Whether you think bats are creepy or cute, one thing for sure is you don’t want to come in physical contact with them.
The reason is bats are the primary carrier of the rabies virus in B.C.
Jennifer Jeyes, a communicable disease specialist with Interior Health working out of Vernon, says rabies is almost always a fatal disease if not treated in time, as it attacks the nervous system.
Jeyes said between four and eight per cent of bats that are tested after coming in contact with people are found to have the rabies virus.
The disease is transmitted when a bat’s saliva comes in contact with a person’s mucus membranes—eyes, nose or mouth—or through a break in the skin caused by a bite.
There is both an antibody remedy and vaccine that can stop the spread of rabies, but quick response to suspected bat bite is critical.
Shots are called for over the first two weeks of a positive diagnosis to prevent the rabies virus from reaching the nervous system.
“Early treatment is crucial to prevent rabies from progressing…the treatment vaccinations must be administered as soon as possible after being exposed to rabies,” Jeyes said.
But the treatment process has become more effective and less needle-invasive over time.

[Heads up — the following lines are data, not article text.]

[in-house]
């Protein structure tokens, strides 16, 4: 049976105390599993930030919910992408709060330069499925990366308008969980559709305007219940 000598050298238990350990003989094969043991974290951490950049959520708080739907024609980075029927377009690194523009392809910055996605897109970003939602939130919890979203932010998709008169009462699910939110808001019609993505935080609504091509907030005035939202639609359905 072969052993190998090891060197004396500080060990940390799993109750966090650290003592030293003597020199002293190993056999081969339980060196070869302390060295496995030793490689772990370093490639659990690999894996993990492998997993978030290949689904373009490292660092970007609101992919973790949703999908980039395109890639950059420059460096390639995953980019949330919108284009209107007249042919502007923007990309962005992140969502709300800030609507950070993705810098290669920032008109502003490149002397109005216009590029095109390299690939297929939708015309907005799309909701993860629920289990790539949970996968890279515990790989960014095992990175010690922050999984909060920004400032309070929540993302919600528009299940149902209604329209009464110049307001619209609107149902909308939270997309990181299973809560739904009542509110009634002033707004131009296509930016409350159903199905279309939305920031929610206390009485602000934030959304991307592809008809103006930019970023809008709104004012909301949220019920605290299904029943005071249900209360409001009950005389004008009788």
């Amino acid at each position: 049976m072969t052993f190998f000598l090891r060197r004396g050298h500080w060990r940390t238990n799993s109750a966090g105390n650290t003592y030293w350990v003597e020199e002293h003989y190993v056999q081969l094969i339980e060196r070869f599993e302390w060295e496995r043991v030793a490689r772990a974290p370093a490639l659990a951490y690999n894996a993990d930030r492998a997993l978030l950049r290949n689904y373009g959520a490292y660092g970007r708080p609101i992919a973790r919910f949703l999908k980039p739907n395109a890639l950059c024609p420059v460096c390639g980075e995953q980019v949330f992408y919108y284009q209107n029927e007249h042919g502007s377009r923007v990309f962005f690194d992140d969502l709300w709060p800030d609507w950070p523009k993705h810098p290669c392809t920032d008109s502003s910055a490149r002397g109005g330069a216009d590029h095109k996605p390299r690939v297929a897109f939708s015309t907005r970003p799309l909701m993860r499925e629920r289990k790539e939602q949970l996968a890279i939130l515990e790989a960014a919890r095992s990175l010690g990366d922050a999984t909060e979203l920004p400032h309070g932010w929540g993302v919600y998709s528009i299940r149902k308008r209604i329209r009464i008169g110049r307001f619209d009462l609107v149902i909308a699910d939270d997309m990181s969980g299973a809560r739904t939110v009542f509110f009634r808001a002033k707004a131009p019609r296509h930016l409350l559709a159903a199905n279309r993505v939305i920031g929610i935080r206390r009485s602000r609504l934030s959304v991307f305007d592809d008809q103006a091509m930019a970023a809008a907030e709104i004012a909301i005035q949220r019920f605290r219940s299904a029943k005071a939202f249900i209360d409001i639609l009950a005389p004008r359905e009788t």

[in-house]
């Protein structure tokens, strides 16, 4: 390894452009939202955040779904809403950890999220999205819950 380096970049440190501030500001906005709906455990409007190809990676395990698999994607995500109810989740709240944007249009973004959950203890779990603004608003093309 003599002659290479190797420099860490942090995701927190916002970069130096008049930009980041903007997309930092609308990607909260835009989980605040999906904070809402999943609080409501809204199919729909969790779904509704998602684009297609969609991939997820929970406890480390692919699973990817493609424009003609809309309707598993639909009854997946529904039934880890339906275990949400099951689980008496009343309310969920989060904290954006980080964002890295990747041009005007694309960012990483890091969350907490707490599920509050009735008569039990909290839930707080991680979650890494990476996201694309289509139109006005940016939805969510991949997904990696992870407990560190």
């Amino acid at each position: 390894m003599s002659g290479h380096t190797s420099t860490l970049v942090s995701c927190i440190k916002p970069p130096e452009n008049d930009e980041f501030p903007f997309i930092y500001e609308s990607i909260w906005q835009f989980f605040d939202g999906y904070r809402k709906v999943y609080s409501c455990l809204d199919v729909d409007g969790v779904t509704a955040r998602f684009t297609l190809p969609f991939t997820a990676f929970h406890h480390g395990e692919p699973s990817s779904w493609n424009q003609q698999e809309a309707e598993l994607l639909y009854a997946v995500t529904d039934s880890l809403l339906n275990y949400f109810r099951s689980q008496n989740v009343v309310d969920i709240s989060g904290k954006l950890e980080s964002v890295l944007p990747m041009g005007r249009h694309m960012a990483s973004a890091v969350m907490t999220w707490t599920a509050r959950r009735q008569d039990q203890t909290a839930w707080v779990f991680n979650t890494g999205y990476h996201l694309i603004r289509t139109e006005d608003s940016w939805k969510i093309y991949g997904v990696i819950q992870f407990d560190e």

“The days of getting a shot through your bellybutton for 25 days in a row are past,” she said.
“The vaccine injections now go into different muscles, such as upper arm, hip or thigh, depending on the volume that has to be given. For an average healthy person, after two weeks the vaccine and globulin antibody administered is sufficient as your immune system starts producing its own response.”
She said there 61 reported cases of potential exposure to rabies within the Interior Health region last year.
Jeyes said if you suspect of being bitten by a bat, contact your public health unit, doctor or go to hospital emergency right away to verify and get treatment. Don’t wait for symptoms to appear.
“We tell people to take it seriously and take precautions to avoid contact with bats,” she added.
“Bats are fascinating creatures, incredibly important to the ecosystem and they eat an enormous quantity of insects, such as mosquitos. But they deserve our respect.”